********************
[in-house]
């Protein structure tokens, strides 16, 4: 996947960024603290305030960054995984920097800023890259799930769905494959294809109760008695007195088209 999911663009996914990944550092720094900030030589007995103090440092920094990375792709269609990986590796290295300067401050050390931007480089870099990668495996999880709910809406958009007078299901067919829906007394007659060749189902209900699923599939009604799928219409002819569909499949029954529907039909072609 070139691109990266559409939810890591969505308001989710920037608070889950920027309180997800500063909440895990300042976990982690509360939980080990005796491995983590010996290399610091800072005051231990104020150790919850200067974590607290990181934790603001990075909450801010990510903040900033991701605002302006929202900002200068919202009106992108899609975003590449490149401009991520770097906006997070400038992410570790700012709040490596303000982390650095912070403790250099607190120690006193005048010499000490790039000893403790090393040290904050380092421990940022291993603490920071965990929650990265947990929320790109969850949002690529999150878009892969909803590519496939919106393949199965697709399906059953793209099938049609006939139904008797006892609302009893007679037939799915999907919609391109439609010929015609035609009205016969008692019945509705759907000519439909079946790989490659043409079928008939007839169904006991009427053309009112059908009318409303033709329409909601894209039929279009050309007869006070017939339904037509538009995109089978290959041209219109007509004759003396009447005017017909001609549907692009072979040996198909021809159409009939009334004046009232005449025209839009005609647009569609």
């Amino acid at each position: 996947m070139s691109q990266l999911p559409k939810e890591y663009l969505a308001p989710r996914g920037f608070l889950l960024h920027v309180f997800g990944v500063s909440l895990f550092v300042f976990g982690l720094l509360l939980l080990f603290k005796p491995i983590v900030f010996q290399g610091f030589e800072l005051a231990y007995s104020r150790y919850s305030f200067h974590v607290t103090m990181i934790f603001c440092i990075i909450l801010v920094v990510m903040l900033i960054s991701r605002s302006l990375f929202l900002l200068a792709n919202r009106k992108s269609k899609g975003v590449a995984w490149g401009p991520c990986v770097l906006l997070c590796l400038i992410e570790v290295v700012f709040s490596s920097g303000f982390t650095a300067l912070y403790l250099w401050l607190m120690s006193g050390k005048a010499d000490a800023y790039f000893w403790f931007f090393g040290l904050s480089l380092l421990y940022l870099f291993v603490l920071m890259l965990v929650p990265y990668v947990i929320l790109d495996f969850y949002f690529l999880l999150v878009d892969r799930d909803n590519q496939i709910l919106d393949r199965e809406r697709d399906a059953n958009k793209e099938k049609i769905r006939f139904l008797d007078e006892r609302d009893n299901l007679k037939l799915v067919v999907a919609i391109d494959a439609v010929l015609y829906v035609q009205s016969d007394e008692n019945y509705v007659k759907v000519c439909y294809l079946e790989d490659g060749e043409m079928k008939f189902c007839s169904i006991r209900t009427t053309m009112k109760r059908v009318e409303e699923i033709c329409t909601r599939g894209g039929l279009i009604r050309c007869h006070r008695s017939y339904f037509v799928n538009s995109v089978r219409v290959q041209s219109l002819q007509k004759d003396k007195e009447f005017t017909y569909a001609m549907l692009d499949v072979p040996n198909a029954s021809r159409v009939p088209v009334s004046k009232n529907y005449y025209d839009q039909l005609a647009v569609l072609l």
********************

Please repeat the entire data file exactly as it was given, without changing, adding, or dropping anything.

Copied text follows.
[in-house]
């Protein structure tokens, strides 16, 4: 996947960024603290305030960054995984920097800023890259799930769905494959294809109760008695007195088209 999911663009996914990944550092720094900030030589007995103090440092920094990375792709269609990986590796290295300067401050050390931007480089870099990668495996999880709910809406958009007078299901067919829906007394007659060749189902209900699923599939009604799928219409002819569909499949029954529907039909072609 070139691109990266559409939810890591969505308001989710920037608070889950920027309180997800500063909440895990300042976990982690509360939980080990005796491995983590010996290399610091800072005051231990104020150790919850200067974590607290990181934790603001990075909450801010990510903040900033991701605002302006929202900002200068919202009106992108899609975003590449490149401009991520770097906006997070400038992410570790700012709040490596303000982390650095912070403790250099607190120690006193005048010499000490790039000893403790090393040290904050380092421990940022291993603490920071965990929650990265947990929320790109969850949002690529999150878009892969909803590519496939919106393949199965697709399906059953793209099938049609006939139904008797006892609302009893007679037939799915999907919609391109439609010929015609035609009205016969008692019945509705759907000519439909079946790989490659043409079928008939007839169904006991009427053309009112059908009318409303033709329409909601894209039929279009050309007869006070017939339904037509538009995109089978290959041209219109007509004759003396009447005017017909001609549907692009072979040996198909021809159409009939009334004046009232005449025209839009005609647009569609």
């Amino acid at each position: 996947m070139s691109q990266l999911p559409k939810e890591y663009l969505a308001p989710r996914g920037f608070l889950l960024h920027v309180f997800g990944v500063s909440l895990f550092v300042f976990g982690l720094l509360l939980l080990f603290k005796p491995i983590v900030f010996q290399g610091f030589e800072l005051a231990y007995s104020r150790y919850s305030f200067h974590v607290t103090m990181i934790f603001c440092i990075i909450l801010v920094v990510m903040l900033i960054s991701r605002s302006l990375f929202l900002l200068a792709n919202r009106k992108s269609k899609g975003v590449a995984w490149g401009p991520c990986v770097l906006l997070c590796l400038i992410e570790v290295v700012f709040s490596s920097g303000f982390t650095a300067l912070y403790l250099w401050l607190m120690s006193g050390k005048a010499d000490a800023y790039f000893w403790f931007f090393g040290l904050s480089l380092l421990y940022l870099f291993v603490l920071m890259l965990v929650p990265y990668v947990i929320l790109d495996f969850y949002f690529l999880l999150v878009d892969r799930d909803n590519q496939i709910l919106d393949r199965e809406r697709d399906a059953n958009k793209e099938k049609i769905r006939f139904l008797d007078e006892r609302d009893n299901l007679k037939l799915v067919v999907a919609i391109d494959a439609v010929l015609y829906v035609q009205s016969d007394e008692n019945y509705v007659k759907v000519c439909y294809l079946e790989d490659g060749e043409m079928k008939f189902c007839s169904i006991r209900t009427t053309m009112k109760r059908v009318e409303e699923i033709c329409t909601r599939g894209g039929l279009i009604r050309c007869h006070r008695s017939y339904f037509v799928n538009s995109v089978r219409v290959q041209s219109l002819q007509k004759d003396k007195e009447f005017t017909y569909a001609m549907l692009d499949v072979p040996n198909a029954s021809r159409v009939p088209v009334s004046k009232n529907y005449y025209d839009q039909l005609a647009v569609l072609l």